What Is Unit Cost?
A unit cost is a total expenditure incurred by a company to produce, store, and sell one unit of a particular product or service. Unit costs are synonymous with the cost of goods sold and the cost of sales.
This accounting measure includes all of the fixed and variable costs associated with the production of a good or service. Unit cost is a crucial cost measure in the operational analysis of a company. Identifying and analyzing a company’s unit costs is a quick way to check if a company is producing a product efficiently.
Variable and Fixed Unit Costs
Successful companies seek ways to improve the overall unit cost of their products by managing the fixed and variable costs. Fixed costs are production expenses that are not dependent on the volume of units produced. Examples are rent, insurance, and equipment. Fixed costs, such as warehousing and the use of production equipment, may be managed through long-term rental agreements.
Variable costs vary depending on the level of output produced. These expenses have a further division into specific categories such as direct labor costs and direct material costs. Direct labor costs are the salaries paid to those who are directly involved in production while direct material costs are the cost of materials purchased and used in production. Sourcing materials can improve variable costs from the cheapest supplier or by outsourcing the production process to a more efficient manufacturer. For example, Apple outsources its iPhone production to Foxconn of China.
- Generally, unit costs represent the total expense involved in creating one unit of a product or service.
- Goods-centric unit cost measures will vary between businesses.
- A large organization may lower the unit cost through economies of scale.
- The cost is useful in gross profit margin analysis and forms the base level for a market offering price.
- Companies seek to maximize profit by reducing unit costs and optimizing the market offering price.
Unit Cost on Financial Statements
A company’s financial statements will report the unit cost. These reports are vital for internal management analysis. The reporting of unit costs can vary by type of business. Companies that manufacture goods will have a more clearly defined calculation of unit costs while unit costs for service companies can be somewhat vague.
Both internal management and external investors analyze unit costs. These individual item expenses include all of the fixed and variable expenses directly associated with a product’s production such as workforce wages, advertising fees, and the cost to run machinery or warehouse products. Managers closely monitor these costs to mitigate rising expenses and seek out improvements to reduce the unit cost. Typically, the larger a company grows, the lower the unit cost of production becomes. This reduction is because of economies of scale. Production at the lowest possible cost will maximize profits.
Accounting for Unit Costs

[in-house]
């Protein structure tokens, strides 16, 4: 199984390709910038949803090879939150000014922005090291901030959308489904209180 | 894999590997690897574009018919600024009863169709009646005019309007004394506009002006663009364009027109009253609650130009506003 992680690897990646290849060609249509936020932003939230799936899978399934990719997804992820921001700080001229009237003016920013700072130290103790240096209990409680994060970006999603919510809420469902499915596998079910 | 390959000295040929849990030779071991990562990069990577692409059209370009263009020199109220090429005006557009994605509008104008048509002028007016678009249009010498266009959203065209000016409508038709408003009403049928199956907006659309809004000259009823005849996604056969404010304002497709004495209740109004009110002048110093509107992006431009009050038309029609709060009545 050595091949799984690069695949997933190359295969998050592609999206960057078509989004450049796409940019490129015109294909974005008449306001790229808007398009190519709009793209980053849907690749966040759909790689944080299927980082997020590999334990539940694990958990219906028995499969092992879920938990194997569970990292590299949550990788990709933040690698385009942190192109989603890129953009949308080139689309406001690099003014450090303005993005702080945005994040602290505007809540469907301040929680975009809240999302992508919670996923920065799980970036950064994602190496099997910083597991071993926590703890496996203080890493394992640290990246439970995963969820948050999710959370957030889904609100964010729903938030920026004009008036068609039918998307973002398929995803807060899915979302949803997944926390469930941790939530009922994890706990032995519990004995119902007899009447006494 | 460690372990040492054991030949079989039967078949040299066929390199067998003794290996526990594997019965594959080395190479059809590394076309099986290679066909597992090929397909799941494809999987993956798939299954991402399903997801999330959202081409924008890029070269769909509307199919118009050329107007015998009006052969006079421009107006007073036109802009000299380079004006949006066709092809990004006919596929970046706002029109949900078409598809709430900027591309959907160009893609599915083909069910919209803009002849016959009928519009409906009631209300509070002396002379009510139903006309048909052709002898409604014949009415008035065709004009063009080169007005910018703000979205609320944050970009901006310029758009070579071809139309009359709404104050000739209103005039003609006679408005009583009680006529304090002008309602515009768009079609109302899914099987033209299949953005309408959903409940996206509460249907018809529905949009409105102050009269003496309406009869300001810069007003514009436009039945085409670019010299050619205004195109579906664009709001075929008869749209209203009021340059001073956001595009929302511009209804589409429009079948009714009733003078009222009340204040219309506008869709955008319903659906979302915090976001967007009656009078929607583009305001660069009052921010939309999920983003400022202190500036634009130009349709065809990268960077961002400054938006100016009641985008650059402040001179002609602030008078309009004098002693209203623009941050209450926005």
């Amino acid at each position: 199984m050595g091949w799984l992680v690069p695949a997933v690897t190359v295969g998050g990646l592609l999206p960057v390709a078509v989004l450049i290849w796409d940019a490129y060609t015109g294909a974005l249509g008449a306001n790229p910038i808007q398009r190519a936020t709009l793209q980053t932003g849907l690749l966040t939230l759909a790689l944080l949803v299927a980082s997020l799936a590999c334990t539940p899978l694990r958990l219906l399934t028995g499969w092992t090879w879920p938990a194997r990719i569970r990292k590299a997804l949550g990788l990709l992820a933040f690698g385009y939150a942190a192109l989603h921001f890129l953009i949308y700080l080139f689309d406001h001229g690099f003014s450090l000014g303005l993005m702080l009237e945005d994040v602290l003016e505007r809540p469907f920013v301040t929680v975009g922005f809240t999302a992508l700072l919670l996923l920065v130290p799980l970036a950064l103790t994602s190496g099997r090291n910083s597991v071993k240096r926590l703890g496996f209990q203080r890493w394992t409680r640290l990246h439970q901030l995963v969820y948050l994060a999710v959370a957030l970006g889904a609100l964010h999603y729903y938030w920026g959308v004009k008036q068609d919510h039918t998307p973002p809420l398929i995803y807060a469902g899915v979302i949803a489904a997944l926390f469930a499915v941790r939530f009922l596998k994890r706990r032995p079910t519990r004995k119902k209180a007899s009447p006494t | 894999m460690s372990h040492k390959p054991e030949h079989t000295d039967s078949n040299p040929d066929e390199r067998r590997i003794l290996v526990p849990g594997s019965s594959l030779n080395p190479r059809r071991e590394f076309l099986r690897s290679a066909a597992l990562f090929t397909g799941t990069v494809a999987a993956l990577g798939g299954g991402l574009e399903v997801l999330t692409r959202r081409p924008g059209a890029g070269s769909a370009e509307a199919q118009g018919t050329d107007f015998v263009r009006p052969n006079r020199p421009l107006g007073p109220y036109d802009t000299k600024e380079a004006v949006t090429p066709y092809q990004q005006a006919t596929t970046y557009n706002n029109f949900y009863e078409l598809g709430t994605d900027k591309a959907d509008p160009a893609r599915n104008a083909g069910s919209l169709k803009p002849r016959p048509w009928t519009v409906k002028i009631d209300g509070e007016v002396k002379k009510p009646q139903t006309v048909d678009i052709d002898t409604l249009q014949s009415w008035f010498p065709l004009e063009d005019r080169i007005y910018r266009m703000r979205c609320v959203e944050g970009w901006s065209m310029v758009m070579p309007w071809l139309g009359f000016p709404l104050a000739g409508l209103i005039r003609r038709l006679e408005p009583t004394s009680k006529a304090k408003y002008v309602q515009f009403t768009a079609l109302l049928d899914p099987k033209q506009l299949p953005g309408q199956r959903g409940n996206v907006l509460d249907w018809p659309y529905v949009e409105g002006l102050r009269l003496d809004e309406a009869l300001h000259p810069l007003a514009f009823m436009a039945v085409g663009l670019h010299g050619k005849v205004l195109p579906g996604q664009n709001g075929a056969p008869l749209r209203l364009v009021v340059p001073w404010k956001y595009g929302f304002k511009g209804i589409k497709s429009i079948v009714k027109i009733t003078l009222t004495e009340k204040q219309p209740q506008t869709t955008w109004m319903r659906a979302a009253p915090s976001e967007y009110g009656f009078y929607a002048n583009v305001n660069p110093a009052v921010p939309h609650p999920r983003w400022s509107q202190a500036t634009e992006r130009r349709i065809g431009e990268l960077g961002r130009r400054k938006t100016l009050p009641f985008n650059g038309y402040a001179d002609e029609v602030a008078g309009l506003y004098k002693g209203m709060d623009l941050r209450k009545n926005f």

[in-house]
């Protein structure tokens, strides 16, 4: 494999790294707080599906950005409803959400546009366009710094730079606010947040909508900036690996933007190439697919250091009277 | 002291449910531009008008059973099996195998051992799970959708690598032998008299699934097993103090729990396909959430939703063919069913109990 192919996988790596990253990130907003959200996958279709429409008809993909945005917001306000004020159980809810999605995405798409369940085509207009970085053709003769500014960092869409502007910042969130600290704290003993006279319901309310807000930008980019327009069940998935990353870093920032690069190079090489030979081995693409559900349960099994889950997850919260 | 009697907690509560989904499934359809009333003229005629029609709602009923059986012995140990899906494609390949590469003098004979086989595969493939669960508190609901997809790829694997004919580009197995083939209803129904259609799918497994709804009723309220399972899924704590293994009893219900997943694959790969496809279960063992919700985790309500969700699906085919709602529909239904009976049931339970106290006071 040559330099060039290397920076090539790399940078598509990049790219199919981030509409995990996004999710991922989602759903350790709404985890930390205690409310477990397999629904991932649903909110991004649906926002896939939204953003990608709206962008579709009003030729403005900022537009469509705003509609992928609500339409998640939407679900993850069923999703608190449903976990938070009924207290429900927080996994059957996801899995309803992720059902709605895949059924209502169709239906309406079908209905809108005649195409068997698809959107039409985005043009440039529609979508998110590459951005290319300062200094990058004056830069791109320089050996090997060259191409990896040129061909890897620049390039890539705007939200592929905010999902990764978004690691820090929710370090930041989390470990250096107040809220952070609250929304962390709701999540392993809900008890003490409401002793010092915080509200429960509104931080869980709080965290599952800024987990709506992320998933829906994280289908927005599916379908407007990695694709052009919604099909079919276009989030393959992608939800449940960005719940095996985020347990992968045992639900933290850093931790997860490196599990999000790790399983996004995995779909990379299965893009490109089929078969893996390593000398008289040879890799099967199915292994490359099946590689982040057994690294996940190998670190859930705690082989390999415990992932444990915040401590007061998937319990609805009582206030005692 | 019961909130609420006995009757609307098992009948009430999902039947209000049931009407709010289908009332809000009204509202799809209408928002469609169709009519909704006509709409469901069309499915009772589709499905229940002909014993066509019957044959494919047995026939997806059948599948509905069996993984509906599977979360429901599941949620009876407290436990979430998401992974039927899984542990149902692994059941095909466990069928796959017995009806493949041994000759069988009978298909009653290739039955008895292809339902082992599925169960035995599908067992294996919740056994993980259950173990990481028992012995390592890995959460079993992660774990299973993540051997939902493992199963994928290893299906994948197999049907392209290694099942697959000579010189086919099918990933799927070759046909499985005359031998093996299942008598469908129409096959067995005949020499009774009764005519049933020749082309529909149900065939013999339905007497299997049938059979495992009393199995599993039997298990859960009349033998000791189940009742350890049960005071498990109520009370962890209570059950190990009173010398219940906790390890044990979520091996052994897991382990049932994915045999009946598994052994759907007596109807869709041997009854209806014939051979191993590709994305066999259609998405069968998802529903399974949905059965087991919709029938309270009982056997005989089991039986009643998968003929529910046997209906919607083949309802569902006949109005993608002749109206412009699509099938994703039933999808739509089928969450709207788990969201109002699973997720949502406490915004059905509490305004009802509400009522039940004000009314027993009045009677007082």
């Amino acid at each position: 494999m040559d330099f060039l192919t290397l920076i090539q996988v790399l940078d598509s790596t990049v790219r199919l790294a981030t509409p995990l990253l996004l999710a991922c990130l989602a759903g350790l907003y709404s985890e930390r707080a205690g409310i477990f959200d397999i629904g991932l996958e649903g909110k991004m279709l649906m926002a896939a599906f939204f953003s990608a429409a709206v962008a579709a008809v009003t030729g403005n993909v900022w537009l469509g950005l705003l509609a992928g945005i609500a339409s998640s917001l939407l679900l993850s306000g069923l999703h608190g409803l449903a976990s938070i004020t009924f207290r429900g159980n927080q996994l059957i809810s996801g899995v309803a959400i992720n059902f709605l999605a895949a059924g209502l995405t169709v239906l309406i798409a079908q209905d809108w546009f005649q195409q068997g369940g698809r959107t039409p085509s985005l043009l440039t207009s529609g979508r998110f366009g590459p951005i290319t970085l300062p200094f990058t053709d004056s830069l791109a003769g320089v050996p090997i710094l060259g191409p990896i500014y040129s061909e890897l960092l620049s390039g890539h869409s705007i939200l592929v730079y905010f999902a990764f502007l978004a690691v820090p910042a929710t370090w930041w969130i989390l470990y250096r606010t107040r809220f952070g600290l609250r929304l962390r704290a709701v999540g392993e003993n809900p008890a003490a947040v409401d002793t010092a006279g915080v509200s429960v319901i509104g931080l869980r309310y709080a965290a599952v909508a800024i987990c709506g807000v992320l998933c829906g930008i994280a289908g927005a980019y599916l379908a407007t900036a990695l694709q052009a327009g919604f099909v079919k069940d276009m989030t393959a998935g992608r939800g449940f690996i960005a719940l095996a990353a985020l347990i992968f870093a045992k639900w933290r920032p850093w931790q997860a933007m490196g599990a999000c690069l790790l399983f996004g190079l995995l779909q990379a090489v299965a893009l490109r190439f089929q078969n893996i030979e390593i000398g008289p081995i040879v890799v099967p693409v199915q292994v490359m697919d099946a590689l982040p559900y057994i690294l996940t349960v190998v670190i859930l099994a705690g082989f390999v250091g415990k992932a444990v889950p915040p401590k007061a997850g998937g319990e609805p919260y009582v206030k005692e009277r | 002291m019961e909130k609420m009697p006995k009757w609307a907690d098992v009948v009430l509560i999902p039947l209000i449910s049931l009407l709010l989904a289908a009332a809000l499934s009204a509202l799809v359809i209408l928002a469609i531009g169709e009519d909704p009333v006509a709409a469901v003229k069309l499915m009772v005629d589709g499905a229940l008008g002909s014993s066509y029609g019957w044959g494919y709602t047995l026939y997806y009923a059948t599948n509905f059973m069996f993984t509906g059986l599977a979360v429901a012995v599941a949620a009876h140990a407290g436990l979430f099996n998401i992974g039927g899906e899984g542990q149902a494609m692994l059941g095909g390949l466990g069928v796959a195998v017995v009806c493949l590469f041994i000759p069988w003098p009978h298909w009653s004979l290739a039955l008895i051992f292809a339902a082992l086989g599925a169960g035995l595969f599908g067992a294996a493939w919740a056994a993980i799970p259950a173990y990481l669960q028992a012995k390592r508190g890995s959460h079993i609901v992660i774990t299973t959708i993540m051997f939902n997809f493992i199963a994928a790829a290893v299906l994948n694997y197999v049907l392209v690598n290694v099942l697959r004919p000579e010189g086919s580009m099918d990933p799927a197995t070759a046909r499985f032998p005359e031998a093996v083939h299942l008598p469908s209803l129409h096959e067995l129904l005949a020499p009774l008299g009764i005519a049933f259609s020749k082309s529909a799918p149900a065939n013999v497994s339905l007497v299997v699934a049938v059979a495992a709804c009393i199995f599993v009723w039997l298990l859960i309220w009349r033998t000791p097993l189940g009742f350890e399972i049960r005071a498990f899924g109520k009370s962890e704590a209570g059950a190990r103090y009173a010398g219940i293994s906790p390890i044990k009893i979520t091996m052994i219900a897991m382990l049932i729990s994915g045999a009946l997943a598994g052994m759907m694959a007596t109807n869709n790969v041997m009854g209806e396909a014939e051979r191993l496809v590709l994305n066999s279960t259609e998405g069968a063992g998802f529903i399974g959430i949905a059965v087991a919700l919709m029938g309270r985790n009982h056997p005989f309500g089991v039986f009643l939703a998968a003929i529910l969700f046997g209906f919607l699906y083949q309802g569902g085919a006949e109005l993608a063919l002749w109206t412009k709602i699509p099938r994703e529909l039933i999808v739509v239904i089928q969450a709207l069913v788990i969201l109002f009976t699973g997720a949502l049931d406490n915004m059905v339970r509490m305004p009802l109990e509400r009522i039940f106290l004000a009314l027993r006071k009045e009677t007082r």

Private and public companies account for unit costs on their financial reporting statements. All public companies use the generally accepted accounting principles (GAAP) accrual method of reporting. These businesses have the responsibility of recording unit costs at the time of production and matching them to revenues through revenue recognition. As such, goods-centric companies will file unit costs as inventory on the balance sheet at product creation. When the event of a sale occurs, unit costs will then be matched with revenue and reported on the income statement.
The first section of a company’s income statement focuses on direct costs. In this section, analysts may view revenue, unit costs, and gross profit. Gross profit shows the amount of money a company has made after subtracting unit costs from its revenue. Gross profit and a company’s gross profit margin (gross profit divided by sales) are the leading metrics used in analyzing a company’s unit cost efficiency. A higher gross profit margin indicates a company is earning more per dollar of revenue on each product sold.
The unit cost, also known as the breakeven point, is the minimum price at which a company must sell the product to avoid losses. As an example, a product with a breakeven unit cost of $10 per unit must sell for above that price. Revenue above this price is company profit.
The calculation of the unit cost of production is a breakeven point. This cost forms the base level price that a company uses when determining its market price value. Overall a unit must be sold for more than its unit cost to generate a profit. For example, a company produces 1,000 units that cost $4 per unit and sells the product for $5 per unit. The gain is $5 minus $4, or $1 per unit in revenue. If a unit were priced at $3 per unit, there would be a loss because $3 minus $4 (cost) is a loss of $1 per unit.
Companies consider a variety of factors when determining the market offering price of a unit. Some companies may have a high amount of indirect costs which requires higher pricing to more broadly cover all of the company’s expenses.
Real World Example
Unit cost is determined by combining the variable costs and fixed costs and dividing by the total number of units produced. For example, assume total fixed costs are $40,000, variable costs are $20,000, and you produced 30,000 units. The total production costs are the $40,000 fixed costs added to the $20,000 variable costs for a total of $60,000. Divide $60,000 over 30,000 units to get $2 per unit production cost (40,000 + 20,000 = 60,000/30,000 = 2).